The organizations that form Reclaim strive to elevate photographers underrepresented in the media. Minority Report is an as-yet-to-be-launched magazine that will highlight “the lived experience of and work produced by people of color.” Majority World, an agency founded by Shahidul Alam of the Pathshala South Asian Media Institute in Dhaka, provides publications access to high-quality images by local photographers in Asia, Africa, Latin America and the Middle East. Native is a new platform that “represents, nurtures and highlights visual journalists from Africa, Latin America, the Middle East and Asia.” Women Photograph is an initiative started by by photographer Daniella Zalcman, to elevate the voices of female and gender non-conforming visual journalists; it includes a database of 500 female and non-binary photojournalists. The Everyday Projects, which includes such Instagram feeds as @EverydayAfrica, @EverydayMiddleEast and @EverydayLaFrontera, has used the social media platform to highlight images that challenge misperceptions of multiple cultures.
Photo editor and doctoral candidate Tara Pixley, who is working with Shaminder Dulai to launch Minority Report (and wrote the article “Why We Need More Photographers and Photo Editors of Color” in PDN’s September issue on Diversity), told The New York Times that the survey is a first step in guiding their effort to make the photo industry more inclusive. “We need detailed information about who gets into photojournalism, who stays and who succeeds, as well as what are the advantages and disadvantages that certain groups have in the industry.”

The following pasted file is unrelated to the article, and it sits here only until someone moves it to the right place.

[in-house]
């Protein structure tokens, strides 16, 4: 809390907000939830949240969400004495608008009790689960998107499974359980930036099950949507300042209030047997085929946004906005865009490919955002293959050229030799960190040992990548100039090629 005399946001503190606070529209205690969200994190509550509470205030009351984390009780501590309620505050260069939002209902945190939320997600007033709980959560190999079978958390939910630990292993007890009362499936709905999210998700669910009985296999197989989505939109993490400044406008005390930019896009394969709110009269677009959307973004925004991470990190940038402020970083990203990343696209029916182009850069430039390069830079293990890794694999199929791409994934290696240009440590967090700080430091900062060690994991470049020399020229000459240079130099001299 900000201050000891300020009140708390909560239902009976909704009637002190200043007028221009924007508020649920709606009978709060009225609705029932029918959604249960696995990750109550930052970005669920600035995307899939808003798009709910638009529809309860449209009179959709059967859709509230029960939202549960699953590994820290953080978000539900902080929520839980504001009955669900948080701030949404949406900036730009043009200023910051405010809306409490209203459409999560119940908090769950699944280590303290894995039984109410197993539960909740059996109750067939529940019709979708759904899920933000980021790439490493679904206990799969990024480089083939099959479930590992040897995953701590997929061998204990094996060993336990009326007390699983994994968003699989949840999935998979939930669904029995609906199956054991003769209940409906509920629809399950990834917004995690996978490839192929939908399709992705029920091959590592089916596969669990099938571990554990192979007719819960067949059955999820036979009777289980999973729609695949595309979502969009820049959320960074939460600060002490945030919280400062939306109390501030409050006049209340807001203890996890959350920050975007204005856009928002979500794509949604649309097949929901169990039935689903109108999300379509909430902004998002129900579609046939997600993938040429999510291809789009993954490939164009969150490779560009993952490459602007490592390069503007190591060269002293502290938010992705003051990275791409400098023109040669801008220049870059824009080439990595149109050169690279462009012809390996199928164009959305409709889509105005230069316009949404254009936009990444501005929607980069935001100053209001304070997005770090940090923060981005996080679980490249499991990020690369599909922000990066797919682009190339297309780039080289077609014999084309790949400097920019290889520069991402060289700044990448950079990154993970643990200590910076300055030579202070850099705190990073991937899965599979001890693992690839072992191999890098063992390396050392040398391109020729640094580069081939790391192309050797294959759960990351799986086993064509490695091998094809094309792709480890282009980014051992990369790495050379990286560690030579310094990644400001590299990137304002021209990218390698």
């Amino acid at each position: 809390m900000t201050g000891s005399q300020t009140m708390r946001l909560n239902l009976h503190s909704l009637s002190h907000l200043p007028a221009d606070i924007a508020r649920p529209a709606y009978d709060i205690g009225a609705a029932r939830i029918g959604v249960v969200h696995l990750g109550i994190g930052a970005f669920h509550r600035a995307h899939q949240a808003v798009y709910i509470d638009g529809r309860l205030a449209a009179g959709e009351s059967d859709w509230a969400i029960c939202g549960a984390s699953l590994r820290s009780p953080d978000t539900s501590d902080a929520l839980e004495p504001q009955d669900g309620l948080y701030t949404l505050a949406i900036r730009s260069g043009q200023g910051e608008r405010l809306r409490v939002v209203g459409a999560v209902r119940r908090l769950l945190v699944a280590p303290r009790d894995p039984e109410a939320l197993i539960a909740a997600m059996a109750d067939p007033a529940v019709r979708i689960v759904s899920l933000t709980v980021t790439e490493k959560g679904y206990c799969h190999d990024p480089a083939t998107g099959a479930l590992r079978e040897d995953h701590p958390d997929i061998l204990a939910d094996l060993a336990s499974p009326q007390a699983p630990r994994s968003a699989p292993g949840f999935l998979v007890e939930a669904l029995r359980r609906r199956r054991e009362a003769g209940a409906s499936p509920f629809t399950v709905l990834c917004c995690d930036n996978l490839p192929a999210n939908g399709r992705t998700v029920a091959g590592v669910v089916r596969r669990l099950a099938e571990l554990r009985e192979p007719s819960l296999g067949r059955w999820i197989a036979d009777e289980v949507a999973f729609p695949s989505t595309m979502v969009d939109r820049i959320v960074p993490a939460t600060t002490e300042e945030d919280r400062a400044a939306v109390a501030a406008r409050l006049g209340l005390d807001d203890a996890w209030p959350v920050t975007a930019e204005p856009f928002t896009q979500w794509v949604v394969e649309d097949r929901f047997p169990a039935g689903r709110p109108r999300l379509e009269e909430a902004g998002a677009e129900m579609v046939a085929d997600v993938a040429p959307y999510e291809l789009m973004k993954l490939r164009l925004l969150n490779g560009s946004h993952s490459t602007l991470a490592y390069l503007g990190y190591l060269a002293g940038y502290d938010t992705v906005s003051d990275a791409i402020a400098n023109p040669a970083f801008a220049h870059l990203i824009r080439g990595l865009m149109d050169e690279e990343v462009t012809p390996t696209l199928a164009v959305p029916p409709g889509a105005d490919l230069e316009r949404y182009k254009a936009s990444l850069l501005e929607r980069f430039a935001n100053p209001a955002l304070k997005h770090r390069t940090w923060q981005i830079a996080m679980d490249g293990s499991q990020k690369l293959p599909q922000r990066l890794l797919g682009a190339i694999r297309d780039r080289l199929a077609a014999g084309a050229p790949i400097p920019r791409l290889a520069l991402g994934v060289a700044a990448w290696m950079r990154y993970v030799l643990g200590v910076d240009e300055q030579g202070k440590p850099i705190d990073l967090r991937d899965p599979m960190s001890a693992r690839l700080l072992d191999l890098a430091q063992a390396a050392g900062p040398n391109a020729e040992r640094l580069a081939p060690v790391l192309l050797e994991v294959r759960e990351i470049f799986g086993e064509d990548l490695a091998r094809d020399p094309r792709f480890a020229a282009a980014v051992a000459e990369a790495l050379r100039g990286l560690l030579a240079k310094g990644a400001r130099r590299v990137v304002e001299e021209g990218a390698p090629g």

The folks at the Cooperative of Photography have taken a stab at answering the question in the video below. As someone who spends a fair amount of time on the question, their guesses strike us as pretty educated.
Incidentally, in the October issue of PDN we put the question of what the camera of the future looks like to the people who might actually build it–the lead engineers at some of the world’s leading imaging companies. Look for it soon!
Mark Peterson: Photographing the Hate in Charlottesville Up Close
The New Republic has published Mark Peterson’s dramatic images of clashes in Charlottesville, Virginia, last weekend between white nationalists at the so-called “Unite the Right” rally, and counter-protesters who showed up to demonstrate against the rising fascist movement. Peterson has covered US politics since the 1990s. We caught up with him to find out why he covered the rally, what he was trying to accomplish, and how he positioned himself to photograph the white nationalist leaders—and the violence—at such close range.
PDN: What took you down to Charlottesville? Were you on assignment? Mark Peterson: I went on my own. I’ve been kind of following [white nationalist Richard] Spencer. He had had a rally in June on the steps of the Lincoln Memorial. Nobody seemed to notice. At that rally he announced he was going to go to Charlottesville and do [this rally] in August. I thought it would be a large rally.